Finally!!!!!! Instrument rated/write up

IslandFlyer

Well-Known Member
Well I say finally because the past couple months have been rough because of scheduling, work, moving, geting out of the military, aircraft Mx etc.

Well Sunday was suppose to be my oral/checkride but it didn't work out that way. Because I am doing a part 141 program my instructor didn't know that I had to do a final progress check prior to the checkride. The designated examiner cannot give the final prog check and conduct the checkride.

So here's the write up:

So the oral was scheduled for 8 am and I show up at the school at 7 am to check weather, last minute studying etc. Well the examiner doesn't show up until just after 9 so I was stressing out the whole time.

So he shows up at 9 and we realize that I cannot take the ride that day unless I complete the final prog check so we just decide to do the oral and then reschedule the ride for today (wednesday). He started out by asking me what I could do now with an instrument rating that I couldn't do with just a PPL. Then we went on to cover:

Preflight preperation-what did I use to check the Wx, different Wx charts and Wx patterns/charts in general

Inspections-what inspections must be current and within how long

VOR-what is a VOT and how to use it, if there isn't a VOT what are my other options for checking the VOR, limits, and how to conduct them

Instruments-what is required for IFR flight regarding instruments, how do they operate, what happens if my pitot-tube becomes clogged on the inlet/drainhole, how would it affect my airspeed indicated, what about the static system, what if the alternate becomes unusable, how can I tell, how will the different instruments act in different scenarios

Recency-what must I have to be current, what if the initial period lapses, what if the grace period lapses, who can be a safety pilot, must they have a medical, must they be instrument rated,

He then had me pull out the flight plan I had made from Honolulu to Kona. He asked me what altitude did I choose, why, do I need an alternate today, must my alternate have an approved IFR procedure, what are the standard mins for an alt, what about t/o requirements for part 91 what are the mins for t/o, what about 121/135 ops, tell me about VFR-on-top, if we are at an uncontrolled airport and call for IFR clearance on the ground and receive a hold for release what does that mean, can we t/o VFR and then receive our clearance once we're airborne, what are our fuel requirements, then the scenario weather questions..what would our alternate be, what about fuel requirements now, we THOROUGHLY covered lost-comms and played the what-if game regarding my flight plan, what if you lost comms here, what if you were cleared to a VORTAC near the airport you intended to land at and still had 20 minutes until your ETA, what would you do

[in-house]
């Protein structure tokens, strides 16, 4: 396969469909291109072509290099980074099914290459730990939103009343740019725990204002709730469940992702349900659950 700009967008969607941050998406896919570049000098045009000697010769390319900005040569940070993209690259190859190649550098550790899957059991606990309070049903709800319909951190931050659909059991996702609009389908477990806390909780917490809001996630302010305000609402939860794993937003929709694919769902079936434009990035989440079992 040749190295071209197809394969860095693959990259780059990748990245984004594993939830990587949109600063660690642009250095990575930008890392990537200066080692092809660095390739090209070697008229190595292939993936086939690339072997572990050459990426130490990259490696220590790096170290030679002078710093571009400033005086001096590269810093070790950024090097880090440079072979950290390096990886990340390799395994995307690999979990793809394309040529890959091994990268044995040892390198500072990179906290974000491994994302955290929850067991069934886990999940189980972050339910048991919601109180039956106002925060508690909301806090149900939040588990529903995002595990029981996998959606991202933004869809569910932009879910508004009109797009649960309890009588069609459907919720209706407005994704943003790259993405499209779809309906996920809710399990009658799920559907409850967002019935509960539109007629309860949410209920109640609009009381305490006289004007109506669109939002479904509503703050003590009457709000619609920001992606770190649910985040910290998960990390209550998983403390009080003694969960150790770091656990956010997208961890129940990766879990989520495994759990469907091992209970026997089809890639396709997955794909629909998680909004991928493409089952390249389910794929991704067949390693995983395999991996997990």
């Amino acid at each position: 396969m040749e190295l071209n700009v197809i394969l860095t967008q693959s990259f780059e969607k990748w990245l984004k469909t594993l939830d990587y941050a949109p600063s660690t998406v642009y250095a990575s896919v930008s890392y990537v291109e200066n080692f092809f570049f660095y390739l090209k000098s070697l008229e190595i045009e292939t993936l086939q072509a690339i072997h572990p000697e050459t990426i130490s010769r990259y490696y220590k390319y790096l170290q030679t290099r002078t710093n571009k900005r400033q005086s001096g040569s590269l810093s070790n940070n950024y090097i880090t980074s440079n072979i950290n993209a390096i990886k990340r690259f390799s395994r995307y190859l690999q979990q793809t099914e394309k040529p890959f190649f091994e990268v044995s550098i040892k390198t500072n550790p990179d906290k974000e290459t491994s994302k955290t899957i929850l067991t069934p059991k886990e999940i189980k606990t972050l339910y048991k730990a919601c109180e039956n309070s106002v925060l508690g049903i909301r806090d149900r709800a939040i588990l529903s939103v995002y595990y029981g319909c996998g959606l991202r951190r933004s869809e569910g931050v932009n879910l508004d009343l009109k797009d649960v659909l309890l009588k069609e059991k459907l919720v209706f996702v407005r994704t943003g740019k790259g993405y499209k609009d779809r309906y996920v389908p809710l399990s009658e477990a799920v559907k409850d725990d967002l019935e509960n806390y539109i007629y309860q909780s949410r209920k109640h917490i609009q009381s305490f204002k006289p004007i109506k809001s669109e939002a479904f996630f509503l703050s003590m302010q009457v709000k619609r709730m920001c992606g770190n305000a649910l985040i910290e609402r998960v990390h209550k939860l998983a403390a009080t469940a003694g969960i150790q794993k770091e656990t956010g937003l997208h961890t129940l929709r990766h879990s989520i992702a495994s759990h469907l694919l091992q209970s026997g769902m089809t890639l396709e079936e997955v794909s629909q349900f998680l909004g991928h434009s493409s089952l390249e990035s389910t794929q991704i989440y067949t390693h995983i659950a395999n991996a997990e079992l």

We then started covering some symbols on the IFR en-route low altitude charts and their meanings, and then broke out the instrument approach plates, different types of approaches, symbols on the charts, basic things nothing too complicated

We covered A LOT of information but ALL of it was practical and the things you should know. The oral lasted 4 hours.

Today the checkride was set for 4 pm. I show up just prior to the time to double check Wx, NOTAMS, etc and meet up with him. I head out to do the preflight and he meets me. I call tower to request holding at ALANA which is a common point for the approaches into Honolulu

We do our run-up and I explain EVERYTHING as I go so there isn't any questions as to what I'm doing (it's how I learned in the military when I was crewing on UH-60's).

After holding short of RWY 4R for about 15 minutes because HNL was very busy at the time we finally get our takeoff clearance and t/o.

We get vectors to ALANA and immediately go into holding. Non-standard turns in the pattern which almost messed me up but I figured it out prior to the hold. Begin my hold do my 5 t's and my first inbound leg is exactly 1 min. We kinda laugh about it because he said it couldn't get much better than that. The winds were light which definately helped me out a lot. We then asked to hold for approx 20 mins and a block of altitude so we can do some unusual attitude recoveries full panel/partial panel, those went fine then he told me to request the approach when I was ready, shot the VOR DME or GPS-B with the 14 DME arc into Honolulu. Stayed exactly on 14 DME and then shot the approach fine, asked tower if we could circle to land RWY 8R with a touch and go, got the approval then went missed, proceeded by the RNAV (GPS) Y RWY 4R into HNL, followed by the, ILS RWY 4R.